Degree Name

Master of Science (MS)

Semester of Degree Completion


Thesis Director

Edward M. Treadwell


Photochromic semicarbazones are an interesting group of compounds that show potential in a broad range of applications, including as a more environmentally friendly replacement for photochromic metal complex compounds. Previous work has shown the feasibility to synthesize photochromic cinnamaldehyde semicarbazones (CSCs) from a benzaldehyde and a protected acetaldehyde Wittig reagent. A new, quicker, and cheaper approach to constructing these CSCs from crotonaldehyde was explored in this research. A three reaction sequence would convert crotonaldehyde to a CSC; first, an allylic bromination of the semicarbazone with N-bromosuccinimide (NBS); second, an Arbuzov reaction to prepare the semicarbazone phosphonate; and finally a condensation of this phosphonate with a benzaldehyde. The first step of synthesizing crotonaldehyde semicarbazone was successfully achieved in a 97.2% yield (68.5% for the analogous thiosemicarbazone). However, over 20 attempts at the second step involving the allylic bromination of the semicarbazone were made, with various solvents, halogenation sources, radical initiators, reaction times and temperatures, but with no success. Each reaction yielded a complex mixture of several new compounds, none of which appeared to be the desired 4-bromocrotonaldehyde semicarbazone.

The bromination conditions were proved viable by reaction of 1-hexene and methyl or ethyl crotonate with NBS or dibromodimethylhydantoin (DBDMH) to successfully give the bromine substituted product, although the use of DBDMH also led to dibrominated addition across the double bond with the crotonates. The products were confirmed by both 1H and 13C NMR and GC/MS analysis. The results suggested that the problem was in the semicarbazide substrate and not the reaction conditions.

With this in mind, additional crotonaldehyde analogs with various imino groups were synthesized and subjected to the same bromination conditions. To this end, methyl (2-butenylidene)hydrazinocarboxylate (49% yield), crotonaldehyde dinitrophenyl-hydrazone (67% yield), and 2-cyclohexen-1-semicarbazone (44% yield) were synthesized. Bromination with NBS gave the desired product for the cyclohexenone substrate. However bromination of the methyl hydrazinocarboxylate gave a mixture of the allylic substitution product, the dibromide addition product, and a dimer. Reaction of the dinitrophenylhydrazone gave an allylic bromination product, but with the hydrazine group oxidized to an azo group and with migration of the double bond. These results suggest that the H off the imine carbon, and the NH in the hydrazine group, are responsible for preventing successful bromination of crotonaldehyde semicarbazone. Attempts were made to synthesize and brominate other crotonaldehyde analogs, such as the methylimine, the oxime (hydroxylimine), the cyclohexylimine, the hydrazone, and the 2-aminoethylimine. None of these starting materials were successfully prepared, either with traditional solution condition or with solventless techniques, and this is most likely due to the high solubility and instability of these compounds.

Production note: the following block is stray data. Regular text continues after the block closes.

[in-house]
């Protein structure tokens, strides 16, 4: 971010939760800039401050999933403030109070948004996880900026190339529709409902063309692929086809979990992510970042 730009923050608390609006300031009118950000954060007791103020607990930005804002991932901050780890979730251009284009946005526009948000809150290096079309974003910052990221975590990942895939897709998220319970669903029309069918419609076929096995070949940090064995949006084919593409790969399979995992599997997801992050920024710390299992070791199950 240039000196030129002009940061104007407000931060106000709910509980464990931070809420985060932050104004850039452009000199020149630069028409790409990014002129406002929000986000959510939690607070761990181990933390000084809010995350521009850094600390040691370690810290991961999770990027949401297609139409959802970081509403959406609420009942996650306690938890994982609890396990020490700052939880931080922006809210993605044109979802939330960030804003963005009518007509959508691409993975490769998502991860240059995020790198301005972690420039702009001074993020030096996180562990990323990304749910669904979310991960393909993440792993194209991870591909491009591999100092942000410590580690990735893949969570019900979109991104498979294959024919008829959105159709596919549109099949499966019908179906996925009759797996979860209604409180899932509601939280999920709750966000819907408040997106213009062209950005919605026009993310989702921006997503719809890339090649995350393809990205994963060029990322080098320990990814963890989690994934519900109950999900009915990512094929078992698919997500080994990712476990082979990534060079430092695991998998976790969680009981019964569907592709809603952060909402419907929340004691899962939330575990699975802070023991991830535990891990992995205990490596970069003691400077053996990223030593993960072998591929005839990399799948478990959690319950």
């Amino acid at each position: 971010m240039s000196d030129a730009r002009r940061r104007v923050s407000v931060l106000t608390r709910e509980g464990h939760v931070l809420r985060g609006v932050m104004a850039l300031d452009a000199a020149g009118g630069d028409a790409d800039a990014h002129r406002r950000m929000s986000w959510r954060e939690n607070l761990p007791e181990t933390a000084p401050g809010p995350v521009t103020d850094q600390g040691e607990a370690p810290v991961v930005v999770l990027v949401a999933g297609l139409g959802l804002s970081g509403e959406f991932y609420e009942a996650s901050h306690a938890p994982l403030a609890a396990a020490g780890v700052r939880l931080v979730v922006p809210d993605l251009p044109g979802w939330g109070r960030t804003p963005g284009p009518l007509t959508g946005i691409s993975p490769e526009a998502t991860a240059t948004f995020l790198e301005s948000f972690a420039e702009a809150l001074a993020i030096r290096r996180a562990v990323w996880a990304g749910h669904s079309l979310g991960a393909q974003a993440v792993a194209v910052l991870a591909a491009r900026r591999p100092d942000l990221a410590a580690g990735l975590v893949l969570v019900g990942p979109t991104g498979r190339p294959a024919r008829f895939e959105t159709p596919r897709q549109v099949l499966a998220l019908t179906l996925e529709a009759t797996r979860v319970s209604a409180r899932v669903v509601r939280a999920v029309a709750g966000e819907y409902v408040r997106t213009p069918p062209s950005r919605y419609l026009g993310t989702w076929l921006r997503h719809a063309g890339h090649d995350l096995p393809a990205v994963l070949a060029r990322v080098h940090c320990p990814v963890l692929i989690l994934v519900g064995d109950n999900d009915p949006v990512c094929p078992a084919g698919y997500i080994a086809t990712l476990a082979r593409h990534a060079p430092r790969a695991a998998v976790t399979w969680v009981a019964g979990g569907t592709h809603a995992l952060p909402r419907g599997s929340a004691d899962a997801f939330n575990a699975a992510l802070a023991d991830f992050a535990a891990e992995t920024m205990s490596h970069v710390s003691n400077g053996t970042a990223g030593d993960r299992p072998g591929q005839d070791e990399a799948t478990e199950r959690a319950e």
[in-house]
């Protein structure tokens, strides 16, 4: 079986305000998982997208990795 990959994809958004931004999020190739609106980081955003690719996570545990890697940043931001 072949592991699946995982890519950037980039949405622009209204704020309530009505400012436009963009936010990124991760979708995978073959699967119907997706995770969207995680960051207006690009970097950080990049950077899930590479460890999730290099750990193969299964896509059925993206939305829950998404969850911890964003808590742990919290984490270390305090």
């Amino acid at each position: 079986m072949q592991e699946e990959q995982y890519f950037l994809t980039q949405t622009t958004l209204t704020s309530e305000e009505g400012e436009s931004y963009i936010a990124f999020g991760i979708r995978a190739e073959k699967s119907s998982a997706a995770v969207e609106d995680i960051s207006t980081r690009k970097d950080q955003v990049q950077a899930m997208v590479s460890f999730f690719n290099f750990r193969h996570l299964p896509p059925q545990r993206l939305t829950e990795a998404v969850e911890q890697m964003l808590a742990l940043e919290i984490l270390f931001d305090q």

To further test the route, the third step, phosphorylation of an allylic bromide, was carried out on ethyl 4-bromocrotonate with high yield (91.7%). There are many examples in the literature that suggest the next proposed reaction, a Horner-Wadsworth-Emmons condensation with a benzaldehyde, would have yielded the cinnamaldehyde compound as desired. This provides evidence that the proposed synthetic route has great promise, if the bromination step could be achieved with a reasonable yield.